And voila! You've just written an English sonnet. By writing and teaching sonnet structure in English literature, you're joining a long tradition of poets and scholars—quite a prestigious club, wouldn't you say?

So, whether you're exploring Italian landscapes or wandering through English gardens, remember: the structure of a sonnet is a guide, not a rule. Feel free to experiment and make the form your own. After all, that's the beauty of poetry!

Familiarize yourself with rhyme schemes

Now, let's add another tool to our poetry toolkit: rhyme schemes. If sonnets were houses, rhyme schemes would be the blueprints. They guide us on where to place rhyming words. But what is a rhyme scheme, and how can you use it to teach sonnet structure in English literature?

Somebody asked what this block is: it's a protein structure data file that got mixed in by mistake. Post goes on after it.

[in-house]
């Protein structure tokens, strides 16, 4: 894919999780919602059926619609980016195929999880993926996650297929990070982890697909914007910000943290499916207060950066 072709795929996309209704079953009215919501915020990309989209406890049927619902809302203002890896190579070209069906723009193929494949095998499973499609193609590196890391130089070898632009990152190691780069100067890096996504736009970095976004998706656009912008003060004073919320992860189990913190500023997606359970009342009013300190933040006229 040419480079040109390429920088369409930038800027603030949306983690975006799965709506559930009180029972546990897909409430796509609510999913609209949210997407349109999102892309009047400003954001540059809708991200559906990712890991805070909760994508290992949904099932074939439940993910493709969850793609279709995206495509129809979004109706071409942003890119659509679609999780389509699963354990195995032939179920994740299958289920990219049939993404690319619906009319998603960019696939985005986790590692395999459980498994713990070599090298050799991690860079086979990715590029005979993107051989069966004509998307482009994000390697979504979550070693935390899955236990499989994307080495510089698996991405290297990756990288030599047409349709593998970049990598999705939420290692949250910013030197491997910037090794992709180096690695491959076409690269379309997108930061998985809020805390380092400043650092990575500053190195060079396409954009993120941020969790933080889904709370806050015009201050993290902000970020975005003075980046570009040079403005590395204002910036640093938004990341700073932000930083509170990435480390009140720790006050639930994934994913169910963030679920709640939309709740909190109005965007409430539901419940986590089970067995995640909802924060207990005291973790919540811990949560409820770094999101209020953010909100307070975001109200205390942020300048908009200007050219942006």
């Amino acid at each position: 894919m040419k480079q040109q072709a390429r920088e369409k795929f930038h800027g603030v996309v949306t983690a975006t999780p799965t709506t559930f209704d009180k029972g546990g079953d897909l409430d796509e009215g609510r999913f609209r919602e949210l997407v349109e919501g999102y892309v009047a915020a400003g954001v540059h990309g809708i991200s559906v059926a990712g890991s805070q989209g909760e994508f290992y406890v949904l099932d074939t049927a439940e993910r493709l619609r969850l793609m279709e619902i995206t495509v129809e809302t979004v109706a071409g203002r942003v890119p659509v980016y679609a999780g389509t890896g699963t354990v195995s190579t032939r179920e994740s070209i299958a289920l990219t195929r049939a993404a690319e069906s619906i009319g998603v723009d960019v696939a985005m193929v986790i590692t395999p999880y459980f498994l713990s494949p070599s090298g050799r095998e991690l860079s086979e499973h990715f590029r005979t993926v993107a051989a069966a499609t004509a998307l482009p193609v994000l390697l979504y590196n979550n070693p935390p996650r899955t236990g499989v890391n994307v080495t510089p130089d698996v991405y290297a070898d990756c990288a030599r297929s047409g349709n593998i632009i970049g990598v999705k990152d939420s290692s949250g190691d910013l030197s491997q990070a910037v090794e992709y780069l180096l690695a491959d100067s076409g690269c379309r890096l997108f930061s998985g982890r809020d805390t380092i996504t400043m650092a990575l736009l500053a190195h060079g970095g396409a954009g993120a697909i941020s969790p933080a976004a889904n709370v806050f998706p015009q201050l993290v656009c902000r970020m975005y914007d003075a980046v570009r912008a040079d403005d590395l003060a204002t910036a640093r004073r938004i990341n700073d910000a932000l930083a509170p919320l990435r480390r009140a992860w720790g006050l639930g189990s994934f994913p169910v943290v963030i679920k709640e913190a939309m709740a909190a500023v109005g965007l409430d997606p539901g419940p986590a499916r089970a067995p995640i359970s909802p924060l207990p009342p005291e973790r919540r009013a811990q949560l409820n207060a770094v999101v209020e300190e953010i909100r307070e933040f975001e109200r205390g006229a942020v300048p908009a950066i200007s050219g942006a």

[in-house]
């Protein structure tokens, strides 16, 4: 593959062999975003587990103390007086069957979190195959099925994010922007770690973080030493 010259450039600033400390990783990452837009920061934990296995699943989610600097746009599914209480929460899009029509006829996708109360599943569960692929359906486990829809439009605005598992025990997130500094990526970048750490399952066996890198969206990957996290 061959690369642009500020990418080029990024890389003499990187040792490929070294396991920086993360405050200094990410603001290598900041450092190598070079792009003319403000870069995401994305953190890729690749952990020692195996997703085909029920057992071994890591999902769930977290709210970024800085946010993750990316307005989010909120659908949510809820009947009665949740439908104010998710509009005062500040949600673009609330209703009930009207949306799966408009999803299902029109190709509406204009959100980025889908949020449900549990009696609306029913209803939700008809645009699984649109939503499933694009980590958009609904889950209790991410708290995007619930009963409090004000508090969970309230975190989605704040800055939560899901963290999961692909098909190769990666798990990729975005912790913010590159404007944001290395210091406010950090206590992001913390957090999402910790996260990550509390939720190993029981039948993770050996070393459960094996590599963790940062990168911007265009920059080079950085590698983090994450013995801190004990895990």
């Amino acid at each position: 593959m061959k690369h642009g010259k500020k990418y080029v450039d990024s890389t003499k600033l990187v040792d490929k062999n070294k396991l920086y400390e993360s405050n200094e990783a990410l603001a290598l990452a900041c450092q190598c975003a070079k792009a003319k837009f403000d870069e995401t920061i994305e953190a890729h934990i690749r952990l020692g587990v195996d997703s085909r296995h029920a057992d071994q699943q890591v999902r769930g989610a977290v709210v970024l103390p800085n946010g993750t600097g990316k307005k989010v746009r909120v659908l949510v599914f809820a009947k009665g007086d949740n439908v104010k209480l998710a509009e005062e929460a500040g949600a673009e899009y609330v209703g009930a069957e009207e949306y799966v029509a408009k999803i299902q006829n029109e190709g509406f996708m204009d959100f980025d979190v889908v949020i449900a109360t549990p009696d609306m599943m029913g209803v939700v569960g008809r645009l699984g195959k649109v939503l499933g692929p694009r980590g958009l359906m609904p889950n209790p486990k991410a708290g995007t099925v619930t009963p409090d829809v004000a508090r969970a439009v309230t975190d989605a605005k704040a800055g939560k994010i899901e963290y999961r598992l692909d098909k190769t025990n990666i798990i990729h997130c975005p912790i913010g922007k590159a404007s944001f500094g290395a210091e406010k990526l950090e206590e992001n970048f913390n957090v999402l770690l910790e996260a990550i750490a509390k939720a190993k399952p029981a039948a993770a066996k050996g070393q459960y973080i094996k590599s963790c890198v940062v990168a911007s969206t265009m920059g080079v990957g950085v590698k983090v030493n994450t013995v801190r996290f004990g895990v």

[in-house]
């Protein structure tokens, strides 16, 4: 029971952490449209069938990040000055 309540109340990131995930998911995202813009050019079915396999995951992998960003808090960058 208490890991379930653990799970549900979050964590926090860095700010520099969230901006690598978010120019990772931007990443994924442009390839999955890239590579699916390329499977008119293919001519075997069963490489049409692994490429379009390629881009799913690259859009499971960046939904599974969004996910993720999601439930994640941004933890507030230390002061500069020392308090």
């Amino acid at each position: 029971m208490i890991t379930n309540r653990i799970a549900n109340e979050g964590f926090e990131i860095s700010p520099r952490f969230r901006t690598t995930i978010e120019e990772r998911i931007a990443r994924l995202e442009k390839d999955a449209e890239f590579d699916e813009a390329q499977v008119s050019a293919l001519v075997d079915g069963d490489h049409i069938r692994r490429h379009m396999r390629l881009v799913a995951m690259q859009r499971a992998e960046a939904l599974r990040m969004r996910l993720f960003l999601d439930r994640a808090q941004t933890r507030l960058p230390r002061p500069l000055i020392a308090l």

Step 1: Understand what a rhyme scheme is. A rhyme scheme is the pattern of rhymes in a poem or song. In a rhyme scheme, we use different letters of the alphabet to represent different sounds. For example, in the rhyme scheme ABAB, the first and third lines rhyme with each other (A), and the second and fourth lines share a different rhyme (B).

Step 2: Get to know common rhyme schemes. For instance, an Italian sonnet typically uses the rhyme scheme ABBAABBA for its first eight lines, while an English sonnet often uses ABABCDCDEFEF for its three quatrains. Recognizing these patterns can help you read, write, and teach sonnet structure in English literature.

Step 3: Practice identifying rhyme schemes. You can do this by reading different sonnets and marking the rhymes. You'll soon find that recognizing rhyme schemes is a bit like solving a puzzle—fun, challenging, and definitely satisfying!